The first notable detail of Darwin’s life that likely contributed to his success was that he ddi not have a job, but instead lived off of independent wealth that was left to him by his parents. He married his cousin who also came from a successful family, growing his personal wealth further. Because Darwin did not need to be going to a job and focusing time on job-related issues, he was able to spend time doing what he truly enjoyed, science. This may have set him apart from other researchers at the time as he not only enjoyed science for the joy of it, but also that he had so much time to pursue scientific topics of his own interest.

Another part of Darwin’s life that may have contributed to his success was his wife and family. Many documents show that Darwin and his wife were very happy and that they had many children that also added to their happiness (although in his marry/not marry list, children were at the top of both lists!). This may have made him be able to focus more on his work and less on marital or general family life issues. Darwin needed to have a comfortable family life to be able to even make the voyage on the Beagle.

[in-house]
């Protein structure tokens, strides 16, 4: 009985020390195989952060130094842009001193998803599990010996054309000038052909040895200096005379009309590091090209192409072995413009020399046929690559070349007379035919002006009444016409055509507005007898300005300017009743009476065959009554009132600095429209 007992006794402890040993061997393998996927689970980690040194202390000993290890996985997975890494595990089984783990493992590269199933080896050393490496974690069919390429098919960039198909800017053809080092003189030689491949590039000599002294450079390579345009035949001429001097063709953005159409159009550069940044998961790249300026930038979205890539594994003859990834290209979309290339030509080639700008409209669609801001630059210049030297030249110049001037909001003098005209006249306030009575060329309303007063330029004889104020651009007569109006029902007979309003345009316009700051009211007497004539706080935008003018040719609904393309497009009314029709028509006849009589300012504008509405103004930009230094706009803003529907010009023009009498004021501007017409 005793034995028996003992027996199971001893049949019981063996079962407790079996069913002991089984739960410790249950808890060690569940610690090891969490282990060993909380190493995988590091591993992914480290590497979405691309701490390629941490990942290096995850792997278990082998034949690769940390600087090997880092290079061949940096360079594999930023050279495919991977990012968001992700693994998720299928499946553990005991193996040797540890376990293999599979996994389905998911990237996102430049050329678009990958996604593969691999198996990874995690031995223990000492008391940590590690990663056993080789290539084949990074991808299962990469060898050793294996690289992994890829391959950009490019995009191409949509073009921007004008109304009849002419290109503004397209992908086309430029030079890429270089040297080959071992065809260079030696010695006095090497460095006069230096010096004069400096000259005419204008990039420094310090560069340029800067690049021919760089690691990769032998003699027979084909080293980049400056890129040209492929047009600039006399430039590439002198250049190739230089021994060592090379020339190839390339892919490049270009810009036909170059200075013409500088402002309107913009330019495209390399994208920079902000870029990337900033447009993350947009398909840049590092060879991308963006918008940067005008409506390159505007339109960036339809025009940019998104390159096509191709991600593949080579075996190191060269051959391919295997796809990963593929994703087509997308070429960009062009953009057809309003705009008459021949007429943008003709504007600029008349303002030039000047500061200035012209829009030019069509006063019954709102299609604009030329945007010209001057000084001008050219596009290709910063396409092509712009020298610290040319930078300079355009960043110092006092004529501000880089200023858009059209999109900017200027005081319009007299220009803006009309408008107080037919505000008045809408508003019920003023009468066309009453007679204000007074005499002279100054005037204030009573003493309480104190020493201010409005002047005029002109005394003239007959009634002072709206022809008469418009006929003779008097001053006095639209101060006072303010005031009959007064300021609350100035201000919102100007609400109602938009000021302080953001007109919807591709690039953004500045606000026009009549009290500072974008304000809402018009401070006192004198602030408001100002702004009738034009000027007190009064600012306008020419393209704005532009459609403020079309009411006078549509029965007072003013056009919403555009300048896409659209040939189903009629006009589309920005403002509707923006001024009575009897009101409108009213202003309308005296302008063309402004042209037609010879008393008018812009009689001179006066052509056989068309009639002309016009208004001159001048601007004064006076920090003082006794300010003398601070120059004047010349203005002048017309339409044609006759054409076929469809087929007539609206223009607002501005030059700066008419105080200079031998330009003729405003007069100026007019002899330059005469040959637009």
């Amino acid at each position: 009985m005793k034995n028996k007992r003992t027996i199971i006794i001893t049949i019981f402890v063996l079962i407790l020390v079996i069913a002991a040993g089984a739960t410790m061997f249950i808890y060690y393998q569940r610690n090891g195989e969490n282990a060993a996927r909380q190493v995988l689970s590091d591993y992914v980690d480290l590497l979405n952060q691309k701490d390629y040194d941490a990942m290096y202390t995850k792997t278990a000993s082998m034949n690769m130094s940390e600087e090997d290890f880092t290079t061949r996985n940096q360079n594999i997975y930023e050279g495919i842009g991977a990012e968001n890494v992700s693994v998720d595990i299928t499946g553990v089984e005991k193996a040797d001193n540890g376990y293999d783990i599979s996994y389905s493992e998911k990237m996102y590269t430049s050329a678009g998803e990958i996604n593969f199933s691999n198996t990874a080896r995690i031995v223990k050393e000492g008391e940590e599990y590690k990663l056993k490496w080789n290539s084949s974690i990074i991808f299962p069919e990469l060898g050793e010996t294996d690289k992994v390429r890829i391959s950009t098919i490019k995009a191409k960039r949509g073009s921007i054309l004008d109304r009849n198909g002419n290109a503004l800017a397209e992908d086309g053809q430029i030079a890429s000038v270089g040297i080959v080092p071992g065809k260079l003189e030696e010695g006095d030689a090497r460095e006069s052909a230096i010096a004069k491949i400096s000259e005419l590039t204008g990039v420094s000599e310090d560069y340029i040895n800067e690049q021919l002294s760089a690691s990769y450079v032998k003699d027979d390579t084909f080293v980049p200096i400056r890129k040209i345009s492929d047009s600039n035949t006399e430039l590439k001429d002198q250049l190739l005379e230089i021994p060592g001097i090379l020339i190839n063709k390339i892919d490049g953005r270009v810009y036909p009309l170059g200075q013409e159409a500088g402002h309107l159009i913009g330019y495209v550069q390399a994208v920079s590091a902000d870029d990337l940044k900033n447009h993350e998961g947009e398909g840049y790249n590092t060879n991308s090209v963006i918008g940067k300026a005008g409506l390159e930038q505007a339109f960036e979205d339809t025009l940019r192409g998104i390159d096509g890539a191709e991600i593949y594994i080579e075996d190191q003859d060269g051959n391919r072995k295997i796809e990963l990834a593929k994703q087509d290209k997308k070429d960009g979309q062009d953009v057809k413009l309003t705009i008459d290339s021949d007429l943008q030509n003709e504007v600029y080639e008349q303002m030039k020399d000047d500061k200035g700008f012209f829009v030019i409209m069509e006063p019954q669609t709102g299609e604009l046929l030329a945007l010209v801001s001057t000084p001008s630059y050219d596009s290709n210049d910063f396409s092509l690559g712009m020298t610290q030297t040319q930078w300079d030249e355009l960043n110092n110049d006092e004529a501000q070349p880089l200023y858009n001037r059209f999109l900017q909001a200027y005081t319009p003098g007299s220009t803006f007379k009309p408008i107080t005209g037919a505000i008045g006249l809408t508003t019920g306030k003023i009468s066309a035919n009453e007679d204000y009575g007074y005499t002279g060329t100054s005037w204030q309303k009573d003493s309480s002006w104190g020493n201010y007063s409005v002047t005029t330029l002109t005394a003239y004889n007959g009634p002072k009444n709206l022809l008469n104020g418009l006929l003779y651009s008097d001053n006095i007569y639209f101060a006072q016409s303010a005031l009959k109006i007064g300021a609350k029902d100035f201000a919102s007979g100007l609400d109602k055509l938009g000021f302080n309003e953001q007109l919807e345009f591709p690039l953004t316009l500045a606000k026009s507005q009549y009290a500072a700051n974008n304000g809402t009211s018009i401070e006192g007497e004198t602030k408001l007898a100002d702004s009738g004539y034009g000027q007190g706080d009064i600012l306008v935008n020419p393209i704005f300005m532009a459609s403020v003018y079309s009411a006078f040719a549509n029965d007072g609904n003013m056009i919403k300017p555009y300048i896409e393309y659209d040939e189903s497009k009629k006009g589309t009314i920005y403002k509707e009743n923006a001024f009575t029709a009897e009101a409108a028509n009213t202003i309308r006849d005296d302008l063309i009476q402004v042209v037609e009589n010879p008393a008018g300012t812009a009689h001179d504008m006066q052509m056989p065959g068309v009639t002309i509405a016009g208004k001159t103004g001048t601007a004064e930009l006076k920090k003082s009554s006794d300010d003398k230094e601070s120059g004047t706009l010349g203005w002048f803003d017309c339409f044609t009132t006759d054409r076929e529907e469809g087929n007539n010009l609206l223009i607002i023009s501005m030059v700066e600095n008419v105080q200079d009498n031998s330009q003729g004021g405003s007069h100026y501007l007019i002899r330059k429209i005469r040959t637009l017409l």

Darwin’s family was supportive of him during his life as well as after his death, making the Darwinian revolution possible. Starting from having his funeral and being buried in Westminster Abbey with other revolutionaries. From there, his children also helped transcribe his books and were instrumental in crafting the record of Darwin himself. At the time that they were doing this, Darwin’s theory was not widely accepted, and many people thought that it went against their religious views. If his children had not pushed his popularity and theories throughout their lives, his work may have not surfaced to the extent that it has, and we would likely not think of evolution in the same way, or would have heard it from someone else.

The extent to which Darwin’s family was important can be seen in that Darwin was able to do other things that he was interested in, such as classifying barnacles, breed pigeons, observe differences between humans and apes, work on hybridization and still become one of the most well know men in modern science, easily surpassing other evolutionists such as Herbert Spencer, Robert Chambers and Alfred Russell Wallace. He was able to follow his interests on his own time line and have his theories become revolutionary after his death. If the other evolutionists had come from the same type of background and same type of happy family, maybe things would have been different.

Newer posts »